AICCRA and partners are taking action to reach millions of smallholder farmers in Africa by making climate-smart services more accessible – including assessments of land and soil health.
This blog was originally published on worldagroforestry.org.
As global efforts to restore degraded soils and ecosystems intensify, the Center for International Forestry Research and World Agroforestry (CIFOR-ICRAF) continues to lead efforts to scale science-based – yet simple – monitoring tools to prioritize and track land management interventions.
In October 2022, Bertin Takoutsing, an Associate Scientist in Land Health Management at CIFOR-ICRAF who is based in Cameroon, led a two-week training for 16 participants from the Council for Scientific and Industrial Research of Ghana – Crops Research Institute (CSIR-CRI) to kick off the monitoring of land and soil health in Ghana. Participants were trained in the Land Degradation Surveillance Framework (LDSF), as part of the Accelerating Impacts of CGIAR Climate Research for Africa (AICCRA) programme, which is working to scale climate-smart agriculture and climate information services to reach millions of smallholder farmers in Africa.
“The LDSF training not only helps field staff to conduct surveys,” said Takoutsing; “it is also an opportunity for research staff to acquire knowledge and tools on landscape assessment, which will be useful in assessing land degradation and soil health metrics in current and future projects.”
The training aimed to:
- provide in-the-field training for participants on the Land Degradation Surveillance Framework (LDSF) methodology
- equip the team with the necessary materials and equipment to carry out the LDSF field survey immediately following the training
- expose participants to a non-biased ecosystem health sampling framework with multiple geo-referenced indicators, and
- provide an insight into sample processing according to the ICRAF Standard Operating Procedure.
For the LDSF field methods, participants were trained on the various modules that make up the framework, including soil erosion observations, soil sampling, land use characterization, shrub and tree density and biodiversity measurements, landform and landcover classification, soil infiltration, uploading of the ODK forms, and soil sample processing, labelling, and packaging.
Since all soil samples were to be processed locally, the training included soil sample reception and verification, airdrying, weighing and sub sampling, as well as proper labelling. Processed soil samples were shipped to Nairobi for analysis at the CIFOR-ICRAF Soil-Plant Spectral Diagnostics Laboratory. There, analyses will be performed to summarize the LDSF field data, and key indicators of land and soil health will be generated – including soil erosion prevalence and soil organic carbon, among others.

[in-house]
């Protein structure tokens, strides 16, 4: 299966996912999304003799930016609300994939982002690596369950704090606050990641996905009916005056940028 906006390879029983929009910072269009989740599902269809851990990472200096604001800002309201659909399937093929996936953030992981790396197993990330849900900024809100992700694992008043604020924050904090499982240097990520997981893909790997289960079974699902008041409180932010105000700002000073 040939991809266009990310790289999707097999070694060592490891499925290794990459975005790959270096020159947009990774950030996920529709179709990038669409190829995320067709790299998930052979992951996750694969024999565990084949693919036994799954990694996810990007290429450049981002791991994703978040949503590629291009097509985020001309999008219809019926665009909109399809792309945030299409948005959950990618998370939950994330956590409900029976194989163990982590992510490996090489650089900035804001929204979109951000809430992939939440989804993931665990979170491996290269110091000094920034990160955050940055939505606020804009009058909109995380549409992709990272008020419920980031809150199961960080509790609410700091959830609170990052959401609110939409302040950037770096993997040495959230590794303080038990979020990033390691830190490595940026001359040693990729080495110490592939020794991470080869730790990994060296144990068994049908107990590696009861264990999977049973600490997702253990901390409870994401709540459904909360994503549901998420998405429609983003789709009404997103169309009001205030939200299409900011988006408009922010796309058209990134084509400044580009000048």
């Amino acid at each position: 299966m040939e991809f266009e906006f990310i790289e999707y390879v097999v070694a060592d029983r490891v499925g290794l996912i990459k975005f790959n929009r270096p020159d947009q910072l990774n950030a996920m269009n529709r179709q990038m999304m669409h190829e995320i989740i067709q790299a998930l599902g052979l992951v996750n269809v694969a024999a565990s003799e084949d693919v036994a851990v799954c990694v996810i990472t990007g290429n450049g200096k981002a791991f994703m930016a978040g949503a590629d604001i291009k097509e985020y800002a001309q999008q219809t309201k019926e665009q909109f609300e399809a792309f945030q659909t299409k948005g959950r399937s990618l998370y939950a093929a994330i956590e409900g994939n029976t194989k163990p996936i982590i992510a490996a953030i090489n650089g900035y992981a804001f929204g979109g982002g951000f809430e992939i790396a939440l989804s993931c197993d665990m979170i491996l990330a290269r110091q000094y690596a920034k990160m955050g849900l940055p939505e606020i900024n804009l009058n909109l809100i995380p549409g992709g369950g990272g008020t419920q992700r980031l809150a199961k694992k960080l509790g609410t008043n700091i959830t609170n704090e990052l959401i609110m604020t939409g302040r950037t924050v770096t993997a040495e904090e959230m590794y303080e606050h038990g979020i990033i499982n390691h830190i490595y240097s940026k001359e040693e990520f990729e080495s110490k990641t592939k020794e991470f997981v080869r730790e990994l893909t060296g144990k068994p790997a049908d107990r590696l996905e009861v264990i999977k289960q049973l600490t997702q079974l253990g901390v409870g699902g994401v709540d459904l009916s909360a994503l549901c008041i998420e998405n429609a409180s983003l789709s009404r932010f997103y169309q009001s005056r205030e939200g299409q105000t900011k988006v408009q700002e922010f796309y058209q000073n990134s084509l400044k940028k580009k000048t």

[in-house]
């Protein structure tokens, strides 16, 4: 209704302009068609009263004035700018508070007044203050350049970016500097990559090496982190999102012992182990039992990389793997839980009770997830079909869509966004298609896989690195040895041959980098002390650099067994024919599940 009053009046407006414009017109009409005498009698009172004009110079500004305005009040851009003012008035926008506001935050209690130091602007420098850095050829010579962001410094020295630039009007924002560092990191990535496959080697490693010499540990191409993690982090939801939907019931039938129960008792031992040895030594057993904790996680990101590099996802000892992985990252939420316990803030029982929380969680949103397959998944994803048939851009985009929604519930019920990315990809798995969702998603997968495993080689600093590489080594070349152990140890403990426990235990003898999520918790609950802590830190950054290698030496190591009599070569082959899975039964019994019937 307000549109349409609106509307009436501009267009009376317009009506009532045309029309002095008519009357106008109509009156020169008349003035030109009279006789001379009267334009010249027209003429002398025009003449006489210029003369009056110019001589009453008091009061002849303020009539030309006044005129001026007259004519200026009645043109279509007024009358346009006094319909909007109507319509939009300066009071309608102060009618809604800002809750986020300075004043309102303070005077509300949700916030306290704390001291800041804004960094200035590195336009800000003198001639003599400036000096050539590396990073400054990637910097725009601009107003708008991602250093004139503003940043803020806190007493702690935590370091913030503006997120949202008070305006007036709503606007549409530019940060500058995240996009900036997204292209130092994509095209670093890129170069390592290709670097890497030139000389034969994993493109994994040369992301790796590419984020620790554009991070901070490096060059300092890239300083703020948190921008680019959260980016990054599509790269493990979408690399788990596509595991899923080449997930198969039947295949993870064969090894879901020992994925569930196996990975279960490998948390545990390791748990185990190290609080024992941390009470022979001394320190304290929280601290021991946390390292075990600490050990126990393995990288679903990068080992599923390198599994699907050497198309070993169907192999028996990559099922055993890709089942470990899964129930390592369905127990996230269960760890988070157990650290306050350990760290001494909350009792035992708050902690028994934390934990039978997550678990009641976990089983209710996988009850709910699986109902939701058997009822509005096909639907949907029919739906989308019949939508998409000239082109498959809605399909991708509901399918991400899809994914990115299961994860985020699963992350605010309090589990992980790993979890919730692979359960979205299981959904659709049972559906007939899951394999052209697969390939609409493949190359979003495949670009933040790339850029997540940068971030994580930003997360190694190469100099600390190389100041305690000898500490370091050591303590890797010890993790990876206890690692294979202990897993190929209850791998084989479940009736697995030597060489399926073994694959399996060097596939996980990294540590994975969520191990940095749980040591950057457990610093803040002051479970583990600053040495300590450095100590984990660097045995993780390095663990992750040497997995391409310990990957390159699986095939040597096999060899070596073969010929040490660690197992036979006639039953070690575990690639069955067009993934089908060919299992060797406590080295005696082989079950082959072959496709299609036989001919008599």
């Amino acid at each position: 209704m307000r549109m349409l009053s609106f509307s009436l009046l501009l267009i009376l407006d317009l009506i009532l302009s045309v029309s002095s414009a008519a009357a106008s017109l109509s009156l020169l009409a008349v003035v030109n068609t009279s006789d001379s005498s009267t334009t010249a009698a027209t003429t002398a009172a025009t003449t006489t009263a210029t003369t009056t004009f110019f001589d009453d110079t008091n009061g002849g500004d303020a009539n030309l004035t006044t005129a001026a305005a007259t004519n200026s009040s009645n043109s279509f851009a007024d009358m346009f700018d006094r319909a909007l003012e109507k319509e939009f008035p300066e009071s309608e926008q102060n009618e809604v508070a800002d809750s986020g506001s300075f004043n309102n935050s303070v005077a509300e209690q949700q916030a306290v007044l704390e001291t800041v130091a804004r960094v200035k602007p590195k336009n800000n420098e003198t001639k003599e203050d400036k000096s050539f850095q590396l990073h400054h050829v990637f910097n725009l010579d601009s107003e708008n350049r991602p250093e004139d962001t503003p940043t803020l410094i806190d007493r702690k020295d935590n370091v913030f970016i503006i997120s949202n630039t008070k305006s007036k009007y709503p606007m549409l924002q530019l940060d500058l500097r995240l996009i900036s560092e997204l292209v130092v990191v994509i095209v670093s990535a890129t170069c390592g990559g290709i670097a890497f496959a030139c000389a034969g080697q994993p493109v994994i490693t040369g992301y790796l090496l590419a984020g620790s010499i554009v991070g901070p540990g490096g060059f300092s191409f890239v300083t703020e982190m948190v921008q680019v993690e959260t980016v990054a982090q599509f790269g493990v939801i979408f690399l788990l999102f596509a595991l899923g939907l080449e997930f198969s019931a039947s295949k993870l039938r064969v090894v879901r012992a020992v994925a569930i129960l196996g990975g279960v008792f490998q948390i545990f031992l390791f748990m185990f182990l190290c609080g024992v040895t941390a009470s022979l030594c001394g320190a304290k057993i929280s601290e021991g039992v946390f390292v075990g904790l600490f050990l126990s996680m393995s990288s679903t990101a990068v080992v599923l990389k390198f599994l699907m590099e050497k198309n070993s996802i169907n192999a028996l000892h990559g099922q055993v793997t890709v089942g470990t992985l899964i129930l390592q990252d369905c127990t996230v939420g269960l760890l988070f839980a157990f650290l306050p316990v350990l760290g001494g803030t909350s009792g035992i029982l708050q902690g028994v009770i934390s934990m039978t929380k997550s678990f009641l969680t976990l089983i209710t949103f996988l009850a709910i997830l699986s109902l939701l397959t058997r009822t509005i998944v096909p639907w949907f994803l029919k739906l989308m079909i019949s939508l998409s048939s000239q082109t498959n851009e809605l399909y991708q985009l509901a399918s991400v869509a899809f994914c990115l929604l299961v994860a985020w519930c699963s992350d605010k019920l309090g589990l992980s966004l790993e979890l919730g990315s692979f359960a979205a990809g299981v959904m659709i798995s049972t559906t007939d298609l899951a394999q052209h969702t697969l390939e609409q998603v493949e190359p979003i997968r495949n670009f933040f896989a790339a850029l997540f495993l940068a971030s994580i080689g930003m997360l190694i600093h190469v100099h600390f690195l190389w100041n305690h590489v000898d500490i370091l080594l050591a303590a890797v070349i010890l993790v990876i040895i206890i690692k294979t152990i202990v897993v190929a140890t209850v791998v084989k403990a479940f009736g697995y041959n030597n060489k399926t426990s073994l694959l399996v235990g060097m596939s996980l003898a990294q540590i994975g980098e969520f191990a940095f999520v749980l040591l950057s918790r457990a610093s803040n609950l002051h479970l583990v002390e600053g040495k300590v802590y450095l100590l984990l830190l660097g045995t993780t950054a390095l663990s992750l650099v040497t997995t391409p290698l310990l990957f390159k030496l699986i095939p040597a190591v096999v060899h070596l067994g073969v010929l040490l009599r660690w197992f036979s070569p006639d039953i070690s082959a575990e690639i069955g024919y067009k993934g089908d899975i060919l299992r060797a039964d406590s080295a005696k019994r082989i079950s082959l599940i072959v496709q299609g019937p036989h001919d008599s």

AICCRA currently operates in six countries: Senegal, Ghana, Mali, Ethiopia, Kenya, and Zambia. Experts involved in the project have identified and assessed land degradation dynamics, dimensions, and indicators across the project areas to contribute to better technology and advisory services.
“This dataset from Ghana will contribute to the project – both by providing a biophysical baseline, and by increasing our understanding of how agricultural practices influence soil organic carbon,” said Leigh Winowiecki, the research leader for CIFOR-ICRAF’s Soil and Land Health theme. “Soil organic carbon is a key component of soil health, and has both mitigation and adaptation benefits,” she said.
Ghana’s agricultural system is largely constrained by soil fertility depletion due to unsustainable land management practices, which results in low crop yields. Food production is struggling to keep up as crop yields level off in many agro-ecologies and communities, and this has weakened the resilience of the country’s food system. To meet growing demand in this constrained context, it’s critical to understand the biophysical conditions of farming communities, to in turn deploy appropriate climate-smart agriculture practices that enhance soil carbon storage. Monitoring land and soil health contributes considerably to this understanding.
Stephen Yeboah, CSIR-CRI’s Senior Research Scientist in Agroecology and Agronomy, said that the training and subsequent field sampling provided much-needed knowledge for advisory services and tools that help farmers make climate-smart decisions, and that it will be made accessible and widely shared.
“This knowledge and these tools help African farmers to prepare for and manage the impacts of climate variability and change, through better information and advice that offer clear choices and options to become more resilient under a changing climate,” he said.
The project will benefit from existing data in the LDSF database and will contribute to critically important global datasets. Earth observation data of various types and diverse sources will be combined with the LDSF data to develop outputs for the project, including assessment of land-use and -cover changes, degradation, and soil health.
Read Policy briefs
- Including soil organic carbon into nationally determined contributions: Insights from Ghana
- Including soil organic carbon into nationally determined contributions: Insights from Senegal
- Including soil organic carbon into nationally determined contributions: Insights from Mali
- Including soil organic carbon into nationally determined contributions: Insights from Kenya
- Including soil organic carbon into nationally determined contributions: Insights from Ethiopia
- Including soil organic carbon into nationally determined contributions: Insights from Zambia
Ann Wavinya, Communication Assistant at World Agroforestry Centre (ICRAF)